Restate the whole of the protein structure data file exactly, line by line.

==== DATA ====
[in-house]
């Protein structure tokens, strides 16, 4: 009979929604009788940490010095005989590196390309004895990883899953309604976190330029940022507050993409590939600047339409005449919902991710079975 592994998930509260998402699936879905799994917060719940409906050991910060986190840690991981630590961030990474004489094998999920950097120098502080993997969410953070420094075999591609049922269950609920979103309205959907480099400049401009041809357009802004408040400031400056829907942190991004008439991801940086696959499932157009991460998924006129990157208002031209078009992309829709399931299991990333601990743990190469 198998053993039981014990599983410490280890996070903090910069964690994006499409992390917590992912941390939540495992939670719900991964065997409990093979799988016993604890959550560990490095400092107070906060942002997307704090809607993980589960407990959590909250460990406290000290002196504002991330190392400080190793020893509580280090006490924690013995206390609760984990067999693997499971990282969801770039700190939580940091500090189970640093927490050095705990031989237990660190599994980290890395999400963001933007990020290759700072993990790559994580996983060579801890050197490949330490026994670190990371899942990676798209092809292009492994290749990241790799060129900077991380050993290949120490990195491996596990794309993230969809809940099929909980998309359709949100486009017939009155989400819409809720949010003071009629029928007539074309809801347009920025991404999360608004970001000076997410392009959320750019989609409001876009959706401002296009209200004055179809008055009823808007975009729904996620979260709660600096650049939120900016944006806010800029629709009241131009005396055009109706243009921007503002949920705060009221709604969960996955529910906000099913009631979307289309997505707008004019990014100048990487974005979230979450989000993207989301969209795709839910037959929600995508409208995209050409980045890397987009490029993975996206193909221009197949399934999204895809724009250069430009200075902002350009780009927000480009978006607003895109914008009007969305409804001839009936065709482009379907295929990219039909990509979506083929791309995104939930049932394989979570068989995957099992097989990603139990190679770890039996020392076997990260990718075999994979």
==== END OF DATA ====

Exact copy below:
[in-house]
């Protein structure tokens, strides 16, 4: 009979929604009788940490010095005989590196390309004895990883899953309604976190330029940022507050993409590939600047339409005449919902991710079975 592994998930509260998402699936879905799994917060719940409906050991910060986190840690991981630590961030990474004489094998999920950097120098502080993997969410953070420094075999591609049922269950609920979103309205959907480099400049401009041809357009802004408040400031400056829907942190991004008439991801940086696959499932157009991460998924006129990157208002031209078009992309829709399931299991990333601990743990190469 198998053993039981014990599983410490280890996070903090910069964690994006499409992390917590992912941390939540495992939670719900991964065997409990093979799988016993604890959550560990490095400092107070906060942002997307704090809607993980589960407990959590909250460990406290000290002196504002991330190392400080190793020893509580280090006490924690013995206390609760984990067999693997499971990282969801770039700190939580940091500090189970640093927490050095705990031989237990660190599994980290890395999400963001933007990020290759700072993990790559994580996983060579801890050197490949330490026994670190990371899942990676798209092809292009492994290749990241790799060129900077991380050993290949120490990195491996596990794309993230969809809940099929909980998309359709949100486009017939009155989400819409809720949010003071009629029928007539074309809801347009920025991404999360608004970001000076997410392009959320750019989609409001876009959706401002296009209200004055179809008055009823808007975009729904996620979260709660600096650049939120900016944006806010800029629709009241131009005396055009109706243009921007503002949920705060009221709604969960996955529910906000099913009631979307289309997505707008004019990014100048990487974005979230979450989000993207989301969209795709839910037959929600995508409208995209050409980045890397987009490029993975996206193909221009197949399934999204895809724009250069430009200075902002350009780009927000480009978006607003895109914008009007969305409804001839009936065709482009379907295929990219039909990509979506083929791309995104939930049932394989979570068989995957099992097989990603139990190679770890039996020392076997990260990718075999994979």